From Steven Novella at Science-Based Medicine:
he p-value is defined as the probability of the results of an experiment deviating from the null by as much as they did or greater if the null hypothesis is true. If that sounds difficult to parse, don’t feel bad. Many scientists cannot give the correct technical definition. To put it more simply, what are the odds that you would have gotten the results you did (or greater) if your hypothesis is not true? In medicine this usually refers to an effect, such as the difference in pain reduction between a placebo and an experimental treatment. Is that difference statistically significant? A p-value of 0.05, the traditional threshold, means that there is a 5% chance that you would have obtained those results without there being a real effect. A p-value of 0.005 means there is a 0.5% chance – or a change from 1/20 to 1/200.
There are major problems with over-reliance on the p-value. It was never intended to be the one measure of whether or not an effect is real, but unfortunately the human desire for simplicity has pushed it into that role.
What the authors propose would certainly shift the balance away from false positives. It is a straightforward fix, but I have concerns that it may not be optimal, or even enough by itself. I do like their suggestion that we consider 0.005 to be statistically significant, and anything between 0.05 and 0.005 to be “suggestive.” This is closer to the truth, and would probably help shift the way scientists and the public think about p-values. I have already made this mental shift myself. I do not get excited about results with a p-value near 0.05. It just doesn’t mean that much.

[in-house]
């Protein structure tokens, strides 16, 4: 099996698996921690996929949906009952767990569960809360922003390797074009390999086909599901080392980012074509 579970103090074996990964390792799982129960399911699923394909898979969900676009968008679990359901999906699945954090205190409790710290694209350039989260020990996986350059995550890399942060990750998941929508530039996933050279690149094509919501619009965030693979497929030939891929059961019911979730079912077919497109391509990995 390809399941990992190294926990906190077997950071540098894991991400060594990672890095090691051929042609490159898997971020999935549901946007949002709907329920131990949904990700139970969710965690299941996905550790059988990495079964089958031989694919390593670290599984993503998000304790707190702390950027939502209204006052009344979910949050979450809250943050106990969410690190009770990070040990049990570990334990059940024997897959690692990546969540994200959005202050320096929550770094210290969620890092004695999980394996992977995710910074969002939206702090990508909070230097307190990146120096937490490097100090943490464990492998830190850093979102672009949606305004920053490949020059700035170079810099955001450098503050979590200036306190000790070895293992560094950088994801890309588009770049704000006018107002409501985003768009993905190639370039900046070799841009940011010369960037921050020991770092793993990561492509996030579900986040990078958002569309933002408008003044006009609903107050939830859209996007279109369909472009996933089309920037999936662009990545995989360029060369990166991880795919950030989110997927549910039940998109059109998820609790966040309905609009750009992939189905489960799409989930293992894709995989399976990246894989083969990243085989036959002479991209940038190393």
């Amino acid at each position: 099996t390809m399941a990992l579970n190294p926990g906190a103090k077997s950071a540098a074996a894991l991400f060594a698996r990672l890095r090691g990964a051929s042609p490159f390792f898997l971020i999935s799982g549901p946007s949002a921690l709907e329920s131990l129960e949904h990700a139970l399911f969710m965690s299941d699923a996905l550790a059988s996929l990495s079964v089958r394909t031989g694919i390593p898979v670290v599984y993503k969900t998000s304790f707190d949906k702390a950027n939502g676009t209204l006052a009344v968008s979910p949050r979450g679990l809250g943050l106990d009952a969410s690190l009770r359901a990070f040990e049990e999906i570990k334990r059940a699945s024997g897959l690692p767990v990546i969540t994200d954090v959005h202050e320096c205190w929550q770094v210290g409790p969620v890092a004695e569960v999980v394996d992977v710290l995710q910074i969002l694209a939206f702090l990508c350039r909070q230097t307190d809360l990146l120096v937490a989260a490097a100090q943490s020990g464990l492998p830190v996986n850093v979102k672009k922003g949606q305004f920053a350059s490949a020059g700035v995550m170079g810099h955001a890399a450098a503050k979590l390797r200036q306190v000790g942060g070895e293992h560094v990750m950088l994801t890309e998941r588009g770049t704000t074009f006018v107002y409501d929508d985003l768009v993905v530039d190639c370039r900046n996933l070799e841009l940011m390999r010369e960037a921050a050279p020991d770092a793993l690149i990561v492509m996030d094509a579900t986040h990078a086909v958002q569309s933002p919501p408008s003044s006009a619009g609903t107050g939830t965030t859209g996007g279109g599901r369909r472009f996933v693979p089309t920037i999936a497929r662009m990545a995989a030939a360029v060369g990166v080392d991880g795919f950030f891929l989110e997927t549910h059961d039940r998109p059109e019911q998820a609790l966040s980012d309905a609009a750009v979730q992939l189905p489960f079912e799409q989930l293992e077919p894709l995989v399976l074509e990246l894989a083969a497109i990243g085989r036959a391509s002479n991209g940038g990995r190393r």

The downside, of course, is that this will increase the number of false negatives. Given how overwhelmed the literature is with false positive studies, however, I think this is a good trade-off. … You can still do your small study and if you get marginal p-values you can even still publish. Just don’t call your results “significant.” Call them “suggestive” instead.More.
It’s always better to acknowledge uncertainty than to insist on certainty and then find that others don’t essentially trust you.
See also: Deep problem created by Darwinian Ron Fisher’s p-values highlighted again
Early Darwinian Ronald Fisher’s p-value measure is coming under serious scrutiny
Misuse of p-values and design in life?
Rob Sheldon explains p-value vs. R2 value in research, and why it matters
If even scientists can’t easily explain p-values… ?
Nature: Banning P values not enough to rid science of shoddy statistics